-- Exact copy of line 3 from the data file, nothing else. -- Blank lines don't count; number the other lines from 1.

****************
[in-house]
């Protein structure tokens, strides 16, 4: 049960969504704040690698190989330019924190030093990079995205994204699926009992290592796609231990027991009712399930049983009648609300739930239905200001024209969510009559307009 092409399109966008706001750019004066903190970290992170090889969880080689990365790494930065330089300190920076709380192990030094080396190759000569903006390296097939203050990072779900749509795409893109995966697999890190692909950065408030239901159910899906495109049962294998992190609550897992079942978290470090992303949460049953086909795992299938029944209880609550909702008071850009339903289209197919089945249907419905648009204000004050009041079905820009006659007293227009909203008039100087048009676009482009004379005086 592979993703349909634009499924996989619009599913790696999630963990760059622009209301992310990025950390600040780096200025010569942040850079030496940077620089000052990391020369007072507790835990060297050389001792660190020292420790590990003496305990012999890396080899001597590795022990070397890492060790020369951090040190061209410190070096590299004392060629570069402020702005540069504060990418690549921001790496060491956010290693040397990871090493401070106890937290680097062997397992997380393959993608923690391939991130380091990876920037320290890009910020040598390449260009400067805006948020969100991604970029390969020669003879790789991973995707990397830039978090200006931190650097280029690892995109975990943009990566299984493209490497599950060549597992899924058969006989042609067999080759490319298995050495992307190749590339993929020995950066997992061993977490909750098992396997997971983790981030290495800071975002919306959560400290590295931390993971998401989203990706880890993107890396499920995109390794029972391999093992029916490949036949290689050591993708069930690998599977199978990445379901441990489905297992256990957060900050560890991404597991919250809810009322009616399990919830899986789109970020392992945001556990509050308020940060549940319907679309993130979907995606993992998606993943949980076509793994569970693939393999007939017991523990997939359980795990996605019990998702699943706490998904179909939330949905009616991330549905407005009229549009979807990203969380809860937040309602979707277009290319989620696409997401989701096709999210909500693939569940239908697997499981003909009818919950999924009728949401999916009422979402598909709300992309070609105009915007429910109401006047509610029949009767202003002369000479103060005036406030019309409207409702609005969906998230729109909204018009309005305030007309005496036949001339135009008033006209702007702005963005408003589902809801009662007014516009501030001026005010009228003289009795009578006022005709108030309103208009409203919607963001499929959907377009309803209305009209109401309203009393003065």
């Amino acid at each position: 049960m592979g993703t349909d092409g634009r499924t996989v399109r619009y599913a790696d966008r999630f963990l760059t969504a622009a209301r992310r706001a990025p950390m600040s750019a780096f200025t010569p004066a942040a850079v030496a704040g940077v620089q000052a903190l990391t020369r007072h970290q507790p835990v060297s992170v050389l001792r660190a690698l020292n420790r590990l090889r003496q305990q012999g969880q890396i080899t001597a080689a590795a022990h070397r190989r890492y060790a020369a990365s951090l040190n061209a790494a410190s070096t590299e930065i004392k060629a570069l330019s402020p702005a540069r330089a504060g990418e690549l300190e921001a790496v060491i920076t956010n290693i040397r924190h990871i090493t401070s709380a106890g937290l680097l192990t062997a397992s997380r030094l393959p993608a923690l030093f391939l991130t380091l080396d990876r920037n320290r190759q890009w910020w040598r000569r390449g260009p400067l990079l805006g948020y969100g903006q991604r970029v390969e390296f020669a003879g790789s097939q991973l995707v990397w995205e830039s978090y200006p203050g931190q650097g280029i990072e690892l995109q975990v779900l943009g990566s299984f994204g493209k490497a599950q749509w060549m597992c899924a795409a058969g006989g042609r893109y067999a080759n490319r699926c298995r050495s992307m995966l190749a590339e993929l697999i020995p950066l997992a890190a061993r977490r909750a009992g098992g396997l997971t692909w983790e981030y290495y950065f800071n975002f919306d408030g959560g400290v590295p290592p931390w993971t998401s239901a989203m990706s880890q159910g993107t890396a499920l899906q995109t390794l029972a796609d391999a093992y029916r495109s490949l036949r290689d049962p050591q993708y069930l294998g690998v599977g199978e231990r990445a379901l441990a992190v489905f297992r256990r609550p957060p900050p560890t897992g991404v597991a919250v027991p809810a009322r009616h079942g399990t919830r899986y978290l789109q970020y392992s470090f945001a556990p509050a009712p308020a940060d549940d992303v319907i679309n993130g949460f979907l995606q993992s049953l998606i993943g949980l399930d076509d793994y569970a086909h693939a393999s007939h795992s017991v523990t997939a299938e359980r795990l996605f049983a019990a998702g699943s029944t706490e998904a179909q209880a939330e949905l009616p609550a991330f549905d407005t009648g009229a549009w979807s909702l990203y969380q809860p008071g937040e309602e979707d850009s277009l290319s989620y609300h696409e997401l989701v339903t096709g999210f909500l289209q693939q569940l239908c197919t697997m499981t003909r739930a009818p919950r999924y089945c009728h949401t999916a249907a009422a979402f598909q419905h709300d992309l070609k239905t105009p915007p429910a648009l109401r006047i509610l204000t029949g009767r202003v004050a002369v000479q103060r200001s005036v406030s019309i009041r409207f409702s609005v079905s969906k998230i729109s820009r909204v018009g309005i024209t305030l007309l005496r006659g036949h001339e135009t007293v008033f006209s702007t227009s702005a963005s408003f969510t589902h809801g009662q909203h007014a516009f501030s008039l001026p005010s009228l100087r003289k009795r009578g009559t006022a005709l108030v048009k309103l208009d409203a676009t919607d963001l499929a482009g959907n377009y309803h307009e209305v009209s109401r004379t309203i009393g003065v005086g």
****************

């Amino acid at each position: 049960m592979g993703t349909d092409g634009r499924t996989v399109r619009y599913a790696d966008r999630f963990l760059t969504a622009a209301r992310r706001a990025p950390m600040s750019a780096f200025t010569p004066a942040a850079v030496a704040g940077v620089q000052a903190l990391t020369r007072h970290q507790p835990v060297s992170v050389l001792r660190a690698l020292n420790r590990l090889r003496q305990q012999g969880q890396i080899t001597a080689a590795a022990h070397r190989r890492y060790a020369a990365s951090l040190n061209a790494a410190s070096t590299e930065i004392k060629a570069l330019s402020p702005a540069r330089a504060g990418e690549l300190e921001a790496v060491i920076t956010n290693i040397r924190h990871i090493t401070s709380a106890g937290l680097l192990t062997a397992s997380r030094l393959p993608a923690l030093f391939l991130t380091l080396d990876r920037n320290r190759q890009w910020w040598r000569r390449g260009p400067l990079l805006g948020y969100g903006q991604r970029v390969e390296f020669a003879g790789s097939q991973l995707v990397w995205e830039s978090y200006p203050g931190q650097g280029i990072e690892l995109q975990v779900l943009g990566s299984f994204g493209k490497a599950q749509w060549m597992c899924a795409a058969g006989g042609r893109y067999a080759n490319r699926c298995r050495s992307m995966l190749a590339e993929l697999i020995p950066l997992a890190a061993r977490r909750a009992g098992g396997l997971t692909w983790e981030y290495y950065f800071n975002f919306d408030g959560g400290v590295p290592p931390w993971t998401s239901a989203m990706s880890q159910g993107t890396a499920l899906q995109t390794l029972a796609d391999a093992y029916r495109s490949l036949r290689d049962p050591q993708y069930l294998g690998v599977g199978e231990r990445a379901l441990a992190v489905f297992r256990r609550p957060p900050p560890t897992g991404v597991a919250v027991p809810a009322r009616h079942g399990t919830r899986y978290l789109q970020y392992s470090f945001a556990p509050a009712p308020a940060d549940d992303v319907i679309n993130g949460f979907l995606q993992s049953l998606i993943g949980l399930d076509d793994y569970a086909h693939a393999s007939h795992s017991v523990t997939a299938e359980r795990l996605f049983a019990a998702g699943s029944t706490e998904a179909q209880a939330e949905l009616p609550a991330f549905d407005t009648g009229a549009w979807s909702l990203y969380q809860p008071g937040e309602e979707d850009s277009l290319s989620y609300h696409e997401l989701v339903t096709g999210f909500l289209q693939q569940l239908c197919t697997m499981t003909r739930a009818p919950r999924y089945c009728h949401t999916a249907a009422a979402f598909q419905h709300d992309l070609k239905t105009p915007p429910a648009l109401r006047i509610l204000t029949g009767r202003v004050a002369v000479q103060r200001s005036v406030s019309i009041r409207f409702s609005v079905s969906k998230i729109s820009r909204v018009g309005i024209t305030l007309l005496r006659g036949h001339e135009t007293v008033f006209s702007t227009s702005a963005s408003f969510t589902h809801g009662q909203h007014a516009f501030s008039l001026p005010s009228l100087r003289k009795r009578g009559t006022a005709l108030v048009k309103l208009d409203a676009t919607d963001l499929a482009g959907n377009y309803h307009e209305v009209s109401r004379t309203i009393g003065v005086g």